II. Review of Similar Surveys Conducted by Other Central Banks

In the United States of America, the American Statistical Association (ASA) and the National Bureau of Economic Research (NBER) jointly conducted the first quarterly SPF for the US economy in 1968. Subsequently it is being continued by the Federal Reserve Bank of Philadelphia since 1990. The survey collects comprehensive forecasts of economic and financial market indicators for both short and longterm1. The point forecasts include forecasts of output growth, non-farm payroll employment, unemployment rate, yield on government bills/bonds, corporate bond yields, corporate profits, private sector housing starts, inflation, etc. Besides these point forecasts, the survey also collects information on mean probability of unemployment rate, real output growth and inflation.

The European Central Bank (ECB) has been conducting their quarterly SPF since 1999. It collects point forecasts and mean probability of real GDP growth, unemployment rate and inflation rate, both headline and excluding energy, food, alcohol and tobacco in the euro area2. Point forecasts are also solicited for labour cost, Brent crude oil price, USD/EUR exchange rate and the ECB’s interest rate for its main refinancing operations.

The Bank of England has been conducting the quarterly Survey of External Forecasters since 1996, covering participants from city firms, academic institutions and private consultancies, predominantly based in London. The survey collects point forecasts of inflation, GDP growth, unemployment rate, Bank Rate, etc., for the next three years. The results of the survey are regularly published in the Bank’s Inflation Report.

The Central Bank of Brazil conducts the ‘Focus Survey’ for monitoring the market expectations on inflation, output growth and other fiscal and external indicators on a daily basis3. The survey is canvassed among 140 banks, asset managers and other institutions including real sector companies, brokers, consultancies, etc.

The quarterly Survey of Expectations conducted by the Reserve Bank of New Zealand collects point forecasts of inflation, real output growth, unemployment rate, besides a few financial market variables with a focus on inflation indicators. Inflation forecasts are collected for the short-term and longterm4, while real GDP growth forecasts are collected for the next two-years. The survey covers both business managers and professionals. The review suggests that central banks in many countries widely use the survey of professional forecasters to assess their expectations on important macroeconomic indicators. Such surveys also enable to assess the uncertainty prevailing in the economy. Their views provide valuable insights in setting the near to medium-term economic outlook.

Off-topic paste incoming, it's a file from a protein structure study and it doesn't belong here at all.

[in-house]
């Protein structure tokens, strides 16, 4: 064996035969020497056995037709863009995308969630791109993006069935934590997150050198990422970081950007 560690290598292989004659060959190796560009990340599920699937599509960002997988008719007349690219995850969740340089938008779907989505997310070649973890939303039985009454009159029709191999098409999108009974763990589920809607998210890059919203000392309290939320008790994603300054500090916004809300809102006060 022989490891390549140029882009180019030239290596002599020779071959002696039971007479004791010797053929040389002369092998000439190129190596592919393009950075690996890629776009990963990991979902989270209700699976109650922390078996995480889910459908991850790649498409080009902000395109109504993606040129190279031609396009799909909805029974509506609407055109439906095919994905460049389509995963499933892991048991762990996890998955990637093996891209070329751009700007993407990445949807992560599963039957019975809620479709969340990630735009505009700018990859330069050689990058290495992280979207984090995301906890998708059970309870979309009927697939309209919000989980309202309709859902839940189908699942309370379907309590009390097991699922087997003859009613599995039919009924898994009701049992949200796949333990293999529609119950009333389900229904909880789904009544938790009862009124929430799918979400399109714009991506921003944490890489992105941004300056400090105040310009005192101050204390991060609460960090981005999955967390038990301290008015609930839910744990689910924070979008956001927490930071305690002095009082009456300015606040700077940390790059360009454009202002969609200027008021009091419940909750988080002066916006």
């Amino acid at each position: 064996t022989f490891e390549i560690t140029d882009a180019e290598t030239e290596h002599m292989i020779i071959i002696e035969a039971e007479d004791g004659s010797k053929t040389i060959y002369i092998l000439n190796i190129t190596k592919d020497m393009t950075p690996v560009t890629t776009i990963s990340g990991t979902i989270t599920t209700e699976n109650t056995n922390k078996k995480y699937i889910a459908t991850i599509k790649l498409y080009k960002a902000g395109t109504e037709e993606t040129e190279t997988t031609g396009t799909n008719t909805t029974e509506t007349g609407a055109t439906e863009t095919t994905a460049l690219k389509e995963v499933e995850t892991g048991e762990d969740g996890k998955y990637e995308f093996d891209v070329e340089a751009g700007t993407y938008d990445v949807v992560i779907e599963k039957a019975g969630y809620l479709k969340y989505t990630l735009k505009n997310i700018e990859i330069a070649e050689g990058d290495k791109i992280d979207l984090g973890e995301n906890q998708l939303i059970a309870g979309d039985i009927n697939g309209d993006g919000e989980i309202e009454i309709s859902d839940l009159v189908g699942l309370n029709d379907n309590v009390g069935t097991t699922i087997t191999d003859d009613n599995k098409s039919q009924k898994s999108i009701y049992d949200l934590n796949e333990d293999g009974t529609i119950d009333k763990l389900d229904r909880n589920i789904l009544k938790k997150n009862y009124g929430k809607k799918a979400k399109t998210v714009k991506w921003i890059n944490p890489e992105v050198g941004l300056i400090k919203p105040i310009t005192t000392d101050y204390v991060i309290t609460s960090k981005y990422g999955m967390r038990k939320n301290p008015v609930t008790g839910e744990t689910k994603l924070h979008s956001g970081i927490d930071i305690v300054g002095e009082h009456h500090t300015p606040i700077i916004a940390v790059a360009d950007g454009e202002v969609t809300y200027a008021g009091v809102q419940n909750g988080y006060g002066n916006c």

III. Revisions in SPF Median Forecasts of Select Macroeconomic Indicators

During March 2018 to March 2019, seven SPF rounds were conducted (51st round to 57th round) by the Reserve Bank. The annual forecasts for national accounts aggregates for 2018-19 were collected till the March 2019 round5.

III.1. Annual Forecasts for 2018-19

Forecasts of real GDP growth for 2018-19 remained unchanged at 7.4 per cent during the survey rounds conducted during May 2018 to November 2018. These were subsequently revised down by 20 basis points (bps) each over the subsequent two rounds to 7.0 per cent by March 2019 (Table 1). Concomitantly, the forecast path of growth in real gross value added (GVA) was also revised down. The downward revisions in the GDP growth forecasts since the November 2018 round of the survey coincided with the downward revision in the real GDP growth published by the National Statistical Office (NSO)6. The initial median SPF forecast of GDP growth in 2018-19 was about 50 bps higher when compared to the official estimate of 6.8 per cent (provisional) released subsequently. The lowering of growth forecasts by the professional forecasters was concomitant with the downward revision in the real gross fixed capital formation (GFCF) growth rate by the NSO7 and decline in certain high frequency indicators such as domestic production of capital goods8 and consumption of finished steel. Incidentally, the International Monetary Fund (IMF) also revised down the world GDP growth forecast for 2019 from 3.7 per cent projected in October 2018 to 3.5 per cent in January 2019, which is an indication of global demand conditions turning adverse for India’s outlook for GDP growth and exports.